There are two ancient concepts – together they are believed to make up the essence of life. These concepts are Tantra and Sutra. Kama in Sanskrit just means ‘sex’. Tantric sex could therefore be called Kama Tantra, but people don’t usually call it that. (Warning: don’t go visit the website by that name unless you want to see lots of ads for sexy things not-tantra but definitely kama without the sutra!)
Tantra refers to the ‘loom’ and the principle of ‘weaving’ whereas Sutra’ refers to the principle of ‘thread’, ‘scripture’, or ‘teaching’. In ancient eastern religions such as Buddhism or Hinduism different religions favored one side or the other and this caused a lot of confusion throughout history.
Yoga, for example, as it is practiced today is a Sutra. You have one teacher in the front of a room shouting out postures aloud and a group of people moving into those postures. As he or she calls out the name of the posture the students move into the posture. As she is doing this the teacher is showing people what that posture is. For most people, yoga ends with the class and people return back to their normal lives. People spend years studying it – moving into various postures – and through practice they get better at it – but they RARELY move it further into Tantra. This is a shame.
In contrast, a Tantric yogi, closes his eyes and just moves and next thing you know he is standing on his head in a lotus posture! That’s the big difference! He’s not thinking about it – and what he does is never the same twice! Many modern teachers confuse this principle when describing Tantra. This is why Tantra is referred to my many as ‘The Lightning Path’ It is not really a path all but it is like lightning. You never know where it will strike and it never strikes the same place twice.
If you wanted to add Tantra to your Yoga, how would you do that? Simple. After you’ve learned your postures, clear out your mind and go talk a walk in the woods, beach or even in your own bedroom – anyplace where you can be alone and inspired. At first try to recall your yoga postures and move into them with your eyes closed. Each week practice this more. Then after a period of time just breathe and see if your body moves into those postures on its own without requiring your conscious remembrance.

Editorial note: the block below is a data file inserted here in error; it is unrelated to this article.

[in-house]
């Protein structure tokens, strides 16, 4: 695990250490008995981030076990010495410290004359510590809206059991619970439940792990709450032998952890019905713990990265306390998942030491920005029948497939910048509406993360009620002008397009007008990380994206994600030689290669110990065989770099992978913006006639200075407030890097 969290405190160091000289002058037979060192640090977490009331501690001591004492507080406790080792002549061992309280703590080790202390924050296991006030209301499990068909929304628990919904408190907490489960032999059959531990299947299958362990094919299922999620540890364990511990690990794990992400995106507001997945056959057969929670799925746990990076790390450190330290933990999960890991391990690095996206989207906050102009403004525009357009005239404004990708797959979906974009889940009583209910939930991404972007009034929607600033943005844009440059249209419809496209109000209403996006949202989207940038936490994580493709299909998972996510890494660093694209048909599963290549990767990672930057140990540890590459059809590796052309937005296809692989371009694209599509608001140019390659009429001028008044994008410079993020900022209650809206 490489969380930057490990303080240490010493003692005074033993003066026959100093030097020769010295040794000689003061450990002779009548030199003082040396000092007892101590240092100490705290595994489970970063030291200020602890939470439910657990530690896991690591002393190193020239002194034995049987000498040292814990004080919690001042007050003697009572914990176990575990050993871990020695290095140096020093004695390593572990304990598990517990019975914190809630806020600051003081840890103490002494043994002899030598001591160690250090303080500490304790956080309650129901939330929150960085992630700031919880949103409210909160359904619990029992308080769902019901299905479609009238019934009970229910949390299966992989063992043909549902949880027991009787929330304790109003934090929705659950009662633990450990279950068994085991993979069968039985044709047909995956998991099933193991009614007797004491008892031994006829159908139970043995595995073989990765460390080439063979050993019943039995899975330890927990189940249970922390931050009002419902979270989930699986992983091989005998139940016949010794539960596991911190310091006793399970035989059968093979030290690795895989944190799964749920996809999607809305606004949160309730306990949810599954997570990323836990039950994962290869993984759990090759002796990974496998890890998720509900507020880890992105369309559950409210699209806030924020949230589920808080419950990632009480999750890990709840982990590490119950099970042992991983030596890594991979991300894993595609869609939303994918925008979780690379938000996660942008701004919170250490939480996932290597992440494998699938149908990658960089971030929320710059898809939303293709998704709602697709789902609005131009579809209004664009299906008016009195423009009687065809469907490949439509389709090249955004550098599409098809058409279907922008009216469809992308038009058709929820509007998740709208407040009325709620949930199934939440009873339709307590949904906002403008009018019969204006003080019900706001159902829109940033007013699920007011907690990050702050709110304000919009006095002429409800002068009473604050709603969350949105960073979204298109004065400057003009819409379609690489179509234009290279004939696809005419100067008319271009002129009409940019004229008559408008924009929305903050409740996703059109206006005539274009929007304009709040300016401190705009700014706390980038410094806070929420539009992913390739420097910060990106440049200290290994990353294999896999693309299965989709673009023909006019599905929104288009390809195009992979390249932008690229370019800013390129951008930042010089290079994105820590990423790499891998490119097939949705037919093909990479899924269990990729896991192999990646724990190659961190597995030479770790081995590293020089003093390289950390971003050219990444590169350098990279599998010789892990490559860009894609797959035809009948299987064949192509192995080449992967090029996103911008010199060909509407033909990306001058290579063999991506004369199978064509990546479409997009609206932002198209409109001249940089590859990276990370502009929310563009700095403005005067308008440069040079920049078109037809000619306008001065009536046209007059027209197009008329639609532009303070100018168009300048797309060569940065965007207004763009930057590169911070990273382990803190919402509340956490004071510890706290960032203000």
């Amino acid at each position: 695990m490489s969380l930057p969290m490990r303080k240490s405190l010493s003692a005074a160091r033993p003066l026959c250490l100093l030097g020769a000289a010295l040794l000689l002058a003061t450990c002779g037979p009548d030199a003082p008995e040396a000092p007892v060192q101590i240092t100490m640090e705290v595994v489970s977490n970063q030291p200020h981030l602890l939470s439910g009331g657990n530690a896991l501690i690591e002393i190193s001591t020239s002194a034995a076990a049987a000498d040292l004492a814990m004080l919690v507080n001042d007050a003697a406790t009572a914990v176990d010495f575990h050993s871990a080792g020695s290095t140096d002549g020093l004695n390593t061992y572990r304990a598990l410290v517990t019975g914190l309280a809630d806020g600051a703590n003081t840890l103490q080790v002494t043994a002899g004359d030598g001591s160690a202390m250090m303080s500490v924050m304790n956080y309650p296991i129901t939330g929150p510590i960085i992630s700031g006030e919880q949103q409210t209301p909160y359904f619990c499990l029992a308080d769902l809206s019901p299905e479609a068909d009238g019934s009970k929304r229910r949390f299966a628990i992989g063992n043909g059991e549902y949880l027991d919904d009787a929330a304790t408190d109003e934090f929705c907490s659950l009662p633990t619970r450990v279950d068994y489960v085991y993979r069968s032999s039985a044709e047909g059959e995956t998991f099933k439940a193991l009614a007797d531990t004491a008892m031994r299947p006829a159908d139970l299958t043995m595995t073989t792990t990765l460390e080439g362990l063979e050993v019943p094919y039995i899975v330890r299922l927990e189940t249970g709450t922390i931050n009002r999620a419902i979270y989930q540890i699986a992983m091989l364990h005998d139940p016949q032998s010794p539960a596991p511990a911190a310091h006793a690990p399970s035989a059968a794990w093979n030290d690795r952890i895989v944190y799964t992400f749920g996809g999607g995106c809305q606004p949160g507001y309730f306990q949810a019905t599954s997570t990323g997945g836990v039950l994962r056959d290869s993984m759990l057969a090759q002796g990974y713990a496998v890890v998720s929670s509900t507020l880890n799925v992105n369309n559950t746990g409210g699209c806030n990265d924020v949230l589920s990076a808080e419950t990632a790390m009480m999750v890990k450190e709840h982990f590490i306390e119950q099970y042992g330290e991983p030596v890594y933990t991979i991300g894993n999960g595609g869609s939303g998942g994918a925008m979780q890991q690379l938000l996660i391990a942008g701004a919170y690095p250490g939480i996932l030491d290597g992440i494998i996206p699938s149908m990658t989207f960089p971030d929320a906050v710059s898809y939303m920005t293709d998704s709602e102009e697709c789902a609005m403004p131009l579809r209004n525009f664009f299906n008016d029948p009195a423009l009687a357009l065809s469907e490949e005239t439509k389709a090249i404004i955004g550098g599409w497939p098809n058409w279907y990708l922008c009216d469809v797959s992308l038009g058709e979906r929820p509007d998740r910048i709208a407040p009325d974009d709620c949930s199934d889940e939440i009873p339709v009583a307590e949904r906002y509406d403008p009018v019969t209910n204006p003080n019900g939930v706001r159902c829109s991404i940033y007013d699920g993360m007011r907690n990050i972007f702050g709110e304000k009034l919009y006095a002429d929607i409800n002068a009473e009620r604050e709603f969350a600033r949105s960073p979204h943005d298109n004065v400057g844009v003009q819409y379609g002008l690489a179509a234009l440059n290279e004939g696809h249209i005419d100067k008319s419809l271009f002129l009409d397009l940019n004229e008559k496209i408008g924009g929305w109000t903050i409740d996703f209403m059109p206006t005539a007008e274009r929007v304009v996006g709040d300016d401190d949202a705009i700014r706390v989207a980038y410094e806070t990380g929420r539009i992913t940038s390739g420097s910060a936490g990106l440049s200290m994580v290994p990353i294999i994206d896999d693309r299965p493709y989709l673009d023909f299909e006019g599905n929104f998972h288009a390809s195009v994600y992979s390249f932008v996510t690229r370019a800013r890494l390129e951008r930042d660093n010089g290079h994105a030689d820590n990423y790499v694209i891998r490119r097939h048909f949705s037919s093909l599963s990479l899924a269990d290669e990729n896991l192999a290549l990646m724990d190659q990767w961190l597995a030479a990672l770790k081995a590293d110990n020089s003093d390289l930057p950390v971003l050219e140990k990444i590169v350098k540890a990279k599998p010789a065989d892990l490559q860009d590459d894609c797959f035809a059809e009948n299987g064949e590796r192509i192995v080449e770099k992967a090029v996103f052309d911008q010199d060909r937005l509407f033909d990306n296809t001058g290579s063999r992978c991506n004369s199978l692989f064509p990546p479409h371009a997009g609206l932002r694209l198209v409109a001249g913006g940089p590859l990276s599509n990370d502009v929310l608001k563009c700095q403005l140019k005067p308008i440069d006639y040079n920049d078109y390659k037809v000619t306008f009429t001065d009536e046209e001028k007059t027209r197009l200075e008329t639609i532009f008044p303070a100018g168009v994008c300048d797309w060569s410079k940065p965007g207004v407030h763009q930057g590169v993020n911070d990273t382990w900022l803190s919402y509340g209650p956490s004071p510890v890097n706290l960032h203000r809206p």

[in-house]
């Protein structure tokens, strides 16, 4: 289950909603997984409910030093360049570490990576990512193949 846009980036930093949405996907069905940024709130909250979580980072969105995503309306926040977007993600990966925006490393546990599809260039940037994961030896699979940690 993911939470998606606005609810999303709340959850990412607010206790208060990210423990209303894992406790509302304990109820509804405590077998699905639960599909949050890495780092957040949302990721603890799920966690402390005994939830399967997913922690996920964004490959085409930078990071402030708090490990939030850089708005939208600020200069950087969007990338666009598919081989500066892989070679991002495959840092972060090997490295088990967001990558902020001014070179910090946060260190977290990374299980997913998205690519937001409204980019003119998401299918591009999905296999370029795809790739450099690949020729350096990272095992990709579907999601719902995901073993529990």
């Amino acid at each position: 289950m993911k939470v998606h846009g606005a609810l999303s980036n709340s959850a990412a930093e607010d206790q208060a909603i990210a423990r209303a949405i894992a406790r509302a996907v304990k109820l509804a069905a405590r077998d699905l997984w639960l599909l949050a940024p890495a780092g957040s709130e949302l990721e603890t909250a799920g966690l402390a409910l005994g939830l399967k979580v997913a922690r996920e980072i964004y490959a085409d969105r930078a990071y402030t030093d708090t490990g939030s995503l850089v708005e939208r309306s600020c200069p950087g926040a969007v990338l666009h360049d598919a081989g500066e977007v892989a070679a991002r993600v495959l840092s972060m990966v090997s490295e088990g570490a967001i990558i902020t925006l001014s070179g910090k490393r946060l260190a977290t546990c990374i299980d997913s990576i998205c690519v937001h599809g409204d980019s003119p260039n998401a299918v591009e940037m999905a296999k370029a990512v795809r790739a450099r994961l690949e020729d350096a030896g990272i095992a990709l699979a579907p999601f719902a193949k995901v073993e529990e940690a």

Another example is the basket weaving. This is a traditional metaphor for undetanding Tantra. If you are weaving a basket, you use a lot of ‘threads’ or ‘sutras’ (literally teachings, scriptures or threads of knowledge when applied to concepts). The threads in and of themselves are not the basket. Nor is the basket the process of weaving. But yet you can’t have a basket without the elements of the thread and the skilled practitioner who DOES the weaving. But the practitioner is not the weaving – the practitioner is just trained in how to weave the threads into a basket.
You can take someone and teach them how to weave, but what if they don’t have the right materials?
You can also take someone and give them thread and instructions but will that make them a weaver? No.
You must give them the thread and show them how to weave and then through practice they will learn how to weave a basket. This is the distinction between Tantra and Sutra that even the most experienced ‘Tantra educations’ do not understand or if they do, they wouldn’t be calling what they do ‘Tantra’
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